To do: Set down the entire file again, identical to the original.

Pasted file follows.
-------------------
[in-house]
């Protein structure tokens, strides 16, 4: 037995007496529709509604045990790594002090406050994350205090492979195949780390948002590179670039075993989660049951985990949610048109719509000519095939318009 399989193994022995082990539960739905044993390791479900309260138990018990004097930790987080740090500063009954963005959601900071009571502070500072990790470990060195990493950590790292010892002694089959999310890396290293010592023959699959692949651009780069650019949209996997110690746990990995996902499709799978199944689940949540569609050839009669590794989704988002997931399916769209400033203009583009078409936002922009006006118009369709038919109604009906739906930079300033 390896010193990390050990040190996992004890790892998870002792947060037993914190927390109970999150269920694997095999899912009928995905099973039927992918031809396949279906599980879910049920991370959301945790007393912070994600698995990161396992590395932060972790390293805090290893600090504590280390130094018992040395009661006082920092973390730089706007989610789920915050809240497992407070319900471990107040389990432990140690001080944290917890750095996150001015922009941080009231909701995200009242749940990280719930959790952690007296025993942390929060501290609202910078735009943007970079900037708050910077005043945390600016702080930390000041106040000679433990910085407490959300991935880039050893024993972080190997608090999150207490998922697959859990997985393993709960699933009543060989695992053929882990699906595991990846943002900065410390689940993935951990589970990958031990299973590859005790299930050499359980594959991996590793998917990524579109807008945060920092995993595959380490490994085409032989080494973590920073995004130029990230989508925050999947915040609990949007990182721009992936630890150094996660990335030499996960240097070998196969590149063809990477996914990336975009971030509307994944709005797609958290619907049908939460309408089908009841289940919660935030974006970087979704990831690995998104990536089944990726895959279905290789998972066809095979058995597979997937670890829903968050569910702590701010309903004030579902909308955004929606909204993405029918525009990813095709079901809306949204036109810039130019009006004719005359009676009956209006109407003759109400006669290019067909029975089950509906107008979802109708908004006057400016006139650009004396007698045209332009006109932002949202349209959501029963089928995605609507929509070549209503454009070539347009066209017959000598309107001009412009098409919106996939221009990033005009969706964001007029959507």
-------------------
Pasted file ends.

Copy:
[in-house]
């Protein structure tokens, strides 16, 4: 037995007496529709509604045990790594002090406050994350205090492979195949780390948002590179670039075993989660049951985990949610048109719509000519095939318009 399989193994022995082990539960739905044993390791479900309260138990018990004097930790987080740090500063009954963005959601900071009571502070500072990790470990060195990493950590790292010892002694089959999310890396290293010592023959699959692949651009780069650019949209996997110690746990990995996902499709799978199944689940949540569609050839009669590794989704988002997931399916769209400033203009583009078409936002922009006006118009369709038919109604009906739906930079300033 390896010193990390050990040190996992004890790892998870002792947060037993914190927390109970999150269920694997095999899912009928995905099973039927992918031809396949279906599980879910049920991370959301945790007393912070994600698995990161396992590395932060972790390293805090290893600090504590280390130094018992040395009661006082920092973390730089706007989610789920915050809240497992407070319900471990107040389990432990140690001080944290917890750095996150001015922009941080009231909701995200009242749940990280719930959790952690007296025993942390929060501290609202910078735009943007970079900037708050910077005043945390600016702080930390000041106040000679433990910085407490959300991935880039050893024993972080190997608090999150207490998922697959859990997985393993709960699933009543060989695992053929882990699906595991990846943002900065410390689940993935951990589970990958031990299973590859005790299930050499359980594959991996590793998917990524579109807008945060920092995993595959380490490994085409032989080494973590920073995004130029990230989508925050999947915040609990949007990182721009992936630890150094996660990335030499996960240097070998196969590149063809990477996914990336975009971030509307994944709005797609958290619907049908939460309408089908009841289940919660935030974006970087979704990831690995998104990536089944990726895959279905290789998972066809095979058995597979997937670890829903968050569910702590701010309903004030579902909308955004929606909204993405029918525009990813095709079901809306949204036109810039130019009006004719005359009676009956209006109407003759109400006669290019067909029975089950509906107008979802109708908004006057400016006139650009004396007698045209332009006109932002949202349209959501029963089928995605609507929509070549209503454009070539347009066209017959000598309107001009412009098409919106996939221009990033005009969706964001007029959507």